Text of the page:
Miller also released some of the greatest pop singles of the 1970s, when the competition was really fierce. This is probably my favourite of his tracks from that decade (the intro is a deliberate homage to Free’s “All Right Now”):

Still sounds fabulous. And I could just as well have chosen to illustrate his glory years with “Take the Money and Run” or “The Joker” instead.

Before becoming a pop/rock hit machine, Miller spent the late ‘60s churning out an endless series of decent albums in the guise of a West Coast hairy hippy semi-psychedelic electric blues boy. Not all of this material has dated well, but “Going to Mexico” still works:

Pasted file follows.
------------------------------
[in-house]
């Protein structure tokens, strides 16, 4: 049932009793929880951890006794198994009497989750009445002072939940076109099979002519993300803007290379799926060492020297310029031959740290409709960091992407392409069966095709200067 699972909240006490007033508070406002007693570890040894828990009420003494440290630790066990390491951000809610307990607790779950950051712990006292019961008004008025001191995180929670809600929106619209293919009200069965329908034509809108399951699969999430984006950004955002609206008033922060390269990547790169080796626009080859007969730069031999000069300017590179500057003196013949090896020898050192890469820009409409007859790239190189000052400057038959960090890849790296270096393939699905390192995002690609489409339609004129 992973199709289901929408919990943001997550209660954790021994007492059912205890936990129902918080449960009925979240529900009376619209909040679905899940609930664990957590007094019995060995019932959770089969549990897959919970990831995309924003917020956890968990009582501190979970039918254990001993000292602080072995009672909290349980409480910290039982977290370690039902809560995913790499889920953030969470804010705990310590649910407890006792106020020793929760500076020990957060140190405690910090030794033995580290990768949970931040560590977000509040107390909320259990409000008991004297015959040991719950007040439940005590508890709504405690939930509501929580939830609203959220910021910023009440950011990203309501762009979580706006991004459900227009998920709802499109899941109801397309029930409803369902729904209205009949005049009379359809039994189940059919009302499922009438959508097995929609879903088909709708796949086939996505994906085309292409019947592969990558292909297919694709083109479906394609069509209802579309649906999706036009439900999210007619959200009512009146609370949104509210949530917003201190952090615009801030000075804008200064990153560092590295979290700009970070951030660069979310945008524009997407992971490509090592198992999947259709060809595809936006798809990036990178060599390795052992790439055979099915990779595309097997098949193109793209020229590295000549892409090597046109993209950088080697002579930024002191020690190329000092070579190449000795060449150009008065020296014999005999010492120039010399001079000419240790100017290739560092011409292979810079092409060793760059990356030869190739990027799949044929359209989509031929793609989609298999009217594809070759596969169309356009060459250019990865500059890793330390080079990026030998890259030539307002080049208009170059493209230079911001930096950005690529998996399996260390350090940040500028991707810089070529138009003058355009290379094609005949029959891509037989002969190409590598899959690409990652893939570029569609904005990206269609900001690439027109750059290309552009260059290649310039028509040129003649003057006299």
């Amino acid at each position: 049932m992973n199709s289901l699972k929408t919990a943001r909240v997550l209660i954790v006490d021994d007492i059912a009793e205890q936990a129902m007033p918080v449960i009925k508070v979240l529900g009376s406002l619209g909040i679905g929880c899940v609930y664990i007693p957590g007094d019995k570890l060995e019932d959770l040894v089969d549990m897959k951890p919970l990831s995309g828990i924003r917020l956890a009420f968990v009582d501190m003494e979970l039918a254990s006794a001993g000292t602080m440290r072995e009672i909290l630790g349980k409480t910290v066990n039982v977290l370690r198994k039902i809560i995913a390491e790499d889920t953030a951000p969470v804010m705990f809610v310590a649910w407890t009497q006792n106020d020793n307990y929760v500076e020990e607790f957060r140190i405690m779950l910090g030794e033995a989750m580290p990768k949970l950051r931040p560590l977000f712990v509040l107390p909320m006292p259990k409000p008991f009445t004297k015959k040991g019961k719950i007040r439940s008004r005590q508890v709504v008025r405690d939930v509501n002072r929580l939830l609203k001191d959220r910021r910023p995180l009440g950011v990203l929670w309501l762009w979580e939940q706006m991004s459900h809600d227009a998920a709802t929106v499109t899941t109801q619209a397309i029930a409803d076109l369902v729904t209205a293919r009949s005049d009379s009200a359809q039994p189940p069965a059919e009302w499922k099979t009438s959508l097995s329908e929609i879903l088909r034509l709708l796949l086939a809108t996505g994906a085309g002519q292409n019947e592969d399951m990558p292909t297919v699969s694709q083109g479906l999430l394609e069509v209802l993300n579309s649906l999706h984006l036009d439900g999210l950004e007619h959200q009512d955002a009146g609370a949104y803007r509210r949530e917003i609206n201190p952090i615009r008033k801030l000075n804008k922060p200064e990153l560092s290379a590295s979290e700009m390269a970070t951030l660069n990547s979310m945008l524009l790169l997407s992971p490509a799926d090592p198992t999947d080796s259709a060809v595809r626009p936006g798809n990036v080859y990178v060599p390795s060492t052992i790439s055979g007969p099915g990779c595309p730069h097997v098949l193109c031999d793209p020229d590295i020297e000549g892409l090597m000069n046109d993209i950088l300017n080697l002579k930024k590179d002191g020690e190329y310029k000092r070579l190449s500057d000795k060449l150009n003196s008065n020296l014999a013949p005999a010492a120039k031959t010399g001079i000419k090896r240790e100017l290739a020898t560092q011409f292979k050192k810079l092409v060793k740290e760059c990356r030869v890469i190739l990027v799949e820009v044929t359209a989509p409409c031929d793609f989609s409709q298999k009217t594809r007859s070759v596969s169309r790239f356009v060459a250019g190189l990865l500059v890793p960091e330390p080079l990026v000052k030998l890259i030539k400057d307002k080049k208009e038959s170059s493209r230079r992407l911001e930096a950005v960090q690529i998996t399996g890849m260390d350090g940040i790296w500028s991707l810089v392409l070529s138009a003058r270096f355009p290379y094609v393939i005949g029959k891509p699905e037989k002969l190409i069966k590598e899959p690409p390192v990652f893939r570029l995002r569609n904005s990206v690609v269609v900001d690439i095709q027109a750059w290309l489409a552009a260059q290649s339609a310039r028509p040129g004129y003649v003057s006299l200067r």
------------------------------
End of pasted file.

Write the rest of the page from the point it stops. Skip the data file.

So, why was Miller able to successfully weather Punk and segue into ‘80s synth pop without looking or sounding (as so many of his fellow-rockers did) like some sad, panicked old geezer desperately trying to get down with the kids? Partly it was because he was never an egomaniacal faux-tough cock-rocker boastfully thrusting his groin at a worshipful audience; he wasn’t in the least tribal or exclusive - you didn’t feel you had to join a club and adopt a specific look or lifestyleor be in the least bit cool in order to be allowed to enjoy his stuff; he kept the music tight and respected the wider pop audience - no treble “concept” albums or fifteen-minute drum solos or pointless, masturbatory guitar pyrotechnics; he was never a “star” - when he appeared at all on his LP covers, he was either disguised or his image was distorted, so you never really knew what he looked like; he was a master of studio technique - but, again, not in a self-indulgent way; ultimately, it’s all about the music, rather than any sort of message - he just gives the impression of having enormous fun producing noise for other people’s enjoyment. As a result of all that, you can imagine his music being bopped along to by business tycoons in their private jets, blasting out across factory floors or in the cabs of long-distance lorries or on the sound systems at upmarket health clubs.